ALEXANDRIA, Va.--(BUSINESS WIRE)--Seventy-two percent of Federal cybersecurity leaders say the White House’s May 2021 Cybersecurity Executive Order (EO) addresses only a fraction of today’s cybersecurity challenges, according to a new study from MeriTalk, a public-private partnership focused on improving the outcomes of government IT.
The study – which surveyed 150 Federal cybersecurity leaders across Civilian and Department of Defense (DoD) agencies – found that, while the EO brings cybersecurity issues to the forefront, Federal cyber leaders need to shift gears to make real progress. The current focus is on the wrong aspects – 77 percent of respondents say their agency is focused on compliance over long-term cyber resilience.
As threats evolve, 77 percent agree their agency needs to better understand the attackers’ perspective to build a more proactive defense. Sixty-three percent say they currently utilize offensive tactics1 in their cybersecurity efforts – but do not feel their offensive security is very effective.
But there is a path forward. The study – underwritten by Leidos – found that 78 percent of leaders agree the biggest benefit of the EO is its elevation of cybersecurity to the top levels of government agencies. At the same time, 83 percent of surveyed individuals feel Federal leaders must do more to address full-spectrum cybersecurity, and 81 percent agree agencies must move beyond compliance to a more modern, agile, and effective cybersecurity model.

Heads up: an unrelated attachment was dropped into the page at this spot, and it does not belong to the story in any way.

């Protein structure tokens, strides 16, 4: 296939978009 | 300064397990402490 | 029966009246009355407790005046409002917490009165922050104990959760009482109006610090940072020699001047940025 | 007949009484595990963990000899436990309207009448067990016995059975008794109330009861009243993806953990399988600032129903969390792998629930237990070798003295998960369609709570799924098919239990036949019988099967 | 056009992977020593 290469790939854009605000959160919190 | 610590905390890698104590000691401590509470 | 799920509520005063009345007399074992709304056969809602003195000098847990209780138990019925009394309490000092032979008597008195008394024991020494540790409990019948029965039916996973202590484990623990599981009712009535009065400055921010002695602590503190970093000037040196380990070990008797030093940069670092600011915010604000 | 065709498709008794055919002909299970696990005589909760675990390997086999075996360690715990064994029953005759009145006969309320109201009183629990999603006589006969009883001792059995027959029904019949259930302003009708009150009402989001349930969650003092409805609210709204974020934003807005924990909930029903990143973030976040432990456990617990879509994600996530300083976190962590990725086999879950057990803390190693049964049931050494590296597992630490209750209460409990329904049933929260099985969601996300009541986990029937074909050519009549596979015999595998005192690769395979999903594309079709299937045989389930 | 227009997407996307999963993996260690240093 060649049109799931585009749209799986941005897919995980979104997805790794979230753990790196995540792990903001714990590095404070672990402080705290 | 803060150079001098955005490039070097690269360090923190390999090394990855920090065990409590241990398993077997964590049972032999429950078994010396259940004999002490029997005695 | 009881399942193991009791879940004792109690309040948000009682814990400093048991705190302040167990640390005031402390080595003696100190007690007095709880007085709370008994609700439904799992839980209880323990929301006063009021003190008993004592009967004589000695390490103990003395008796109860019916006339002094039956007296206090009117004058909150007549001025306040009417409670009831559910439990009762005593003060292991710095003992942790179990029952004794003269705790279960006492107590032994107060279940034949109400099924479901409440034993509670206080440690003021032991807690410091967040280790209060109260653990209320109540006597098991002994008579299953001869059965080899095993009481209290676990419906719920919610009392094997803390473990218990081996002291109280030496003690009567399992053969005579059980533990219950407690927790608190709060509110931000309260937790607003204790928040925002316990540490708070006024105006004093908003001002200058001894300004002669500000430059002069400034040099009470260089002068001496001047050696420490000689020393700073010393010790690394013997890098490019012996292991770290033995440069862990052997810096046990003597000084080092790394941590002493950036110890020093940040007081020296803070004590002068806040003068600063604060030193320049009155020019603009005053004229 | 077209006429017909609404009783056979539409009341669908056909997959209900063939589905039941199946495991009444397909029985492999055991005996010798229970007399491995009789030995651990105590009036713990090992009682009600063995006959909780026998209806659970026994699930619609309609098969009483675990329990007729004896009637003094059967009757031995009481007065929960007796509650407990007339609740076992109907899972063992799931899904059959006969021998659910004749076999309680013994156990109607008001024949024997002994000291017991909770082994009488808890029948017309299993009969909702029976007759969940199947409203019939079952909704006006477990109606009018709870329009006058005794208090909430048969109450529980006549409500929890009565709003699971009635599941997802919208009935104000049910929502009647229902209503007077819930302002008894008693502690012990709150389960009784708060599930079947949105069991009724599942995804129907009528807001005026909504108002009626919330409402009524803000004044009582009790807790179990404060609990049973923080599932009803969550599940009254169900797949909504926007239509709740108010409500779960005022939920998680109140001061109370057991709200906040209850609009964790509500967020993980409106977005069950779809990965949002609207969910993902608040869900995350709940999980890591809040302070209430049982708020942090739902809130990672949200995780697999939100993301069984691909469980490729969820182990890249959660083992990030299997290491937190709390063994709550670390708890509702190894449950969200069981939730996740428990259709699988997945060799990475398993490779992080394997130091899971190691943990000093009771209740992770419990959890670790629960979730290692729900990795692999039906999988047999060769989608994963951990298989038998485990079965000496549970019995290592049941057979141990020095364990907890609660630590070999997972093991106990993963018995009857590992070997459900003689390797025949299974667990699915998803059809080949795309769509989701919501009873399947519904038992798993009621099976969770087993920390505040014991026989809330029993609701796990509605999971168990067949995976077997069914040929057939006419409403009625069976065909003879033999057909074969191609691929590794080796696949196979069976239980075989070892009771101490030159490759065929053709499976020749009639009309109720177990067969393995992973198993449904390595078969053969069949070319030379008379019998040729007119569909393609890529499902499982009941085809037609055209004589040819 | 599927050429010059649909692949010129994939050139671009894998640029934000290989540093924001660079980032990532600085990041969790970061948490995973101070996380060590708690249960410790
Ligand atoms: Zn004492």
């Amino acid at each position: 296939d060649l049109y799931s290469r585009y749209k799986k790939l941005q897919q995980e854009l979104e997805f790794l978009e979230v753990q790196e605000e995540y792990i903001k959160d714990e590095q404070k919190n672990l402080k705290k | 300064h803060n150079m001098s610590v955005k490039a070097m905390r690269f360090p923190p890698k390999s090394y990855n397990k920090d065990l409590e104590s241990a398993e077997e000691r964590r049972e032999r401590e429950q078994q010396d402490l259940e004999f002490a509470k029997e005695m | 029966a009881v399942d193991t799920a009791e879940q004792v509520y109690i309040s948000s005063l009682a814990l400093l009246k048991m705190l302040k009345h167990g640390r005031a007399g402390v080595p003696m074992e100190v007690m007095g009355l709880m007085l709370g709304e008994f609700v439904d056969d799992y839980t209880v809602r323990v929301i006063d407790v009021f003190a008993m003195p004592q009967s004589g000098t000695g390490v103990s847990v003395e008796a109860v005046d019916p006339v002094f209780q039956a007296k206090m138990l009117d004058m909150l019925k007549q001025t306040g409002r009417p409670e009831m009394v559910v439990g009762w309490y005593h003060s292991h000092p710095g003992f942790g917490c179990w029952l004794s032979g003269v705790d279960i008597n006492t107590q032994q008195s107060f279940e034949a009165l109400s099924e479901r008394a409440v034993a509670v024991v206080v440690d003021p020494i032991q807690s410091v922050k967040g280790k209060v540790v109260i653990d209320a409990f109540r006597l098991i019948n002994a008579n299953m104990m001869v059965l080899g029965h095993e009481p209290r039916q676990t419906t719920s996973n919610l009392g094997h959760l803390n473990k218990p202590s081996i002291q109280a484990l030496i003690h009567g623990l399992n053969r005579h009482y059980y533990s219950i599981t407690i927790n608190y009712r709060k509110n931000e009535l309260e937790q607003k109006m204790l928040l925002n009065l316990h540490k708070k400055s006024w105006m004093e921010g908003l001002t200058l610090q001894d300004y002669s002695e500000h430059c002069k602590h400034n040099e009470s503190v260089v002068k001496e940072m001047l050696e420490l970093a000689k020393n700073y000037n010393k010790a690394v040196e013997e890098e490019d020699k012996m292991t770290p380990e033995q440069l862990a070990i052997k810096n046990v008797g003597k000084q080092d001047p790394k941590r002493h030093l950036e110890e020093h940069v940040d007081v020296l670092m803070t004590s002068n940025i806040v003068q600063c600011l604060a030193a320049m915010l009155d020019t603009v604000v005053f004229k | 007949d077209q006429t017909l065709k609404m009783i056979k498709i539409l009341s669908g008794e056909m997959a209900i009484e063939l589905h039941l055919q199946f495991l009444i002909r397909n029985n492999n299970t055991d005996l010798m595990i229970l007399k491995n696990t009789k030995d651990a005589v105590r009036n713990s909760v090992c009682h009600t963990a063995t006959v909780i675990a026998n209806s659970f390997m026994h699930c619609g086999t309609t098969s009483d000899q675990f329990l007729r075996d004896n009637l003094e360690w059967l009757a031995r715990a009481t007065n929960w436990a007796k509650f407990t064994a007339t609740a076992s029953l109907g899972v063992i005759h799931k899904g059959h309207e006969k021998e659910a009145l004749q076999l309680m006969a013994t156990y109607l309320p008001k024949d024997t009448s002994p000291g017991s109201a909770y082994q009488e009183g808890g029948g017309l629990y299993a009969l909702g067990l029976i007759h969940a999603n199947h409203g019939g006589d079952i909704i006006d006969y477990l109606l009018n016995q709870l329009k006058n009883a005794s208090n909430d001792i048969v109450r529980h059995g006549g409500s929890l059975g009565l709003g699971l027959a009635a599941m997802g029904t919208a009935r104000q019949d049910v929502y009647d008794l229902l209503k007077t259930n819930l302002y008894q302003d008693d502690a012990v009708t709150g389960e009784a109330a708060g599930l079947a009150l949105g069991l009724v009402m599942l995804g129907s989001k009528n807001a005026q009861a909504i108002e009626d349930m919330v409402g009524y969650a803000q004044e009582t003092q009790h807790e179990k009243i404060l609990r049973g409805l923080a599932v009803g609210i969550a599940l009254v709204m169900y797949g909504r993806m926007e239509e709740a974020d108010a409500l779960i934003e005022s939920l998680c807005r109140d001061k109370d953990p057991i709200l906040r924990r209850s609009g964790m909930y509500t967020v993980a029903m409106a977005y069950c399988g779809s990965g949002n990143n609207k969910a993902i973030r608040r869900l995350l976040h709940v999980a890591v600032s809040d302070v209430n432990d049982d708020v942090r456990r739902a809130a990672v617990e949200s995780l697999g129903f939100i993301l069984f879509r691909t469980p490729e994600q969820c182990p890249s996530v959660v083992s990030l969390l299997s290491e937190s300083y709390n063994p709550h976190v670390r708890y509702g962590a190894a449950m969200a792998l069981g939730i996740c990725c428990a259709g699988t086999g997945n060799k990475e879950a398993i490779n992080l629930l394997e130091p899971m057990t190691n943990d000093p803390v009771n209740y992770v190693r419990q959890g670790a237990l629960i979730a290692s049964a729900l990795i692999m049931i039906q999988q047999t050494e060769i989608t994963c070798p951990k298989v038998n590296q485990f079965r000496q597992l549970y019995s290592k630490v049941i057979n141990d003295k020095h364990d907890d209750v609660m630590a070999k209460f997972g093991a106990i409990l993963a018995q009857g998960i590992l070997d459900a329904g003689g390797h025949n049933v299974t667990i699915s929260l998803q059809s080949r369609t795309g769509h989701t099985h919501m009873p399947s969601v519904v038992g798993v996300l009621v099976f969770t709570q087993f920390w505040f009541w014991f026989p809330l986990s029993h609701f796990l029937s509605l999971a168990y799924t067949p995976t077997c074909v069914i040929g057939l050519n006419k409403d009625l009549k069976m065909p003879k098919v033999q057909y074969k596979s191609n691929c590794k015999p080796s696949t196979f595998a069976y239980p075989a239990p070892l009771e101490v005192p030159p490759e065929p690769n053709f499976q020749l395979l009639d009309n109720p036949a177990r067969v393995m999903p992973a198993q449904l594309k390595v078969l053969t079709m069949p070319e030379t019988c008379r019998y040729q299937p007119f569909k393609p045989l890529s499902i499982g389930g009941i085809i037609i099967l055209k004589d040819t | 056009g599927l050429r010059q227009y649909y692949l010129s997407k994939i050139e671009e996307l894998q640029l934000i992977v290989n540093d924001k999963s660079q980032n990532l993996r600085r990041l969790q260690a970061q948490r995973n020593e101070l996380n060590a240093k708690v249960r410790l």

“Cyber threats are becoming more evasive and continue to evolve, but we must move beyond compliance to a modern, agile, and effective cybersecurity model,” said Meghan Good, Director of the Cyber Accelerator, Leidos.
Survey respondents were asked about current structural weaknesses within cybersecurity models, and what leaders should be focused on when designing new, more effective strategies for their organization. Federal leaders even struggle with opposing views on the likelihood of breaches, as 58 percent believe breaches are preventable, while 42 percent believe breaches are inevitable. The biggest design flaws in today’s Federal cybersecurity strategies, according to respondents, are compliance-based security (41 percent), cyber skills gap (37 percent), ineffective information sharing (35 percent), lack of senior management or executive-level support (35 percent), and lack of cyber culture (35 percent)
Agencies can arm the trap. Over the next five years, the most important steps agencies should take to help realize Federal cyber leaders’ visions are:
- Instilling a stronger culture of cybersecurity throughout the agency (41 percent)
- Improving the ability to track/understand what’s going on in their environment (37 percent)
- Maturing AI/ML (artificial intelligence/machine learning) applications (37 percent)
- Increasing use of automation (37 percent)
- Prioritizing pilot efforts/security innovation (37 percent)
The Beyond the Cyber EO: How to Build a Better Mousetrap report is based on an online survey of 150 Federal cybersecurity leaders across Civilian and DoD agencies. The report has a margin of error of ±7.97% at a 95% confidence level. To review the full findings, visit: meritalk.com/study/beyond-the-cyber-eo/.
The voice of tomorrow’s government today, MeriTalk is a public-private partnership focused on improving the outcomes of government IT. Our award-winning editorial team and world-class events and research staff produces unmatched news, analysis, and insight. The goal: more efficient, responsive, and citizen-centric government. MeriTalk connects with an audience of 160,000 Federal community contacts. For more information, visit https://www.meritalk.com/ or follow us on Twitter, @MeriTalk. MeriTalk is a 300Brand organization.
1 Offensive security is defined as: proactive approaches to cripple or disrupt adversary operations and deter future attacks (e.g., through deception)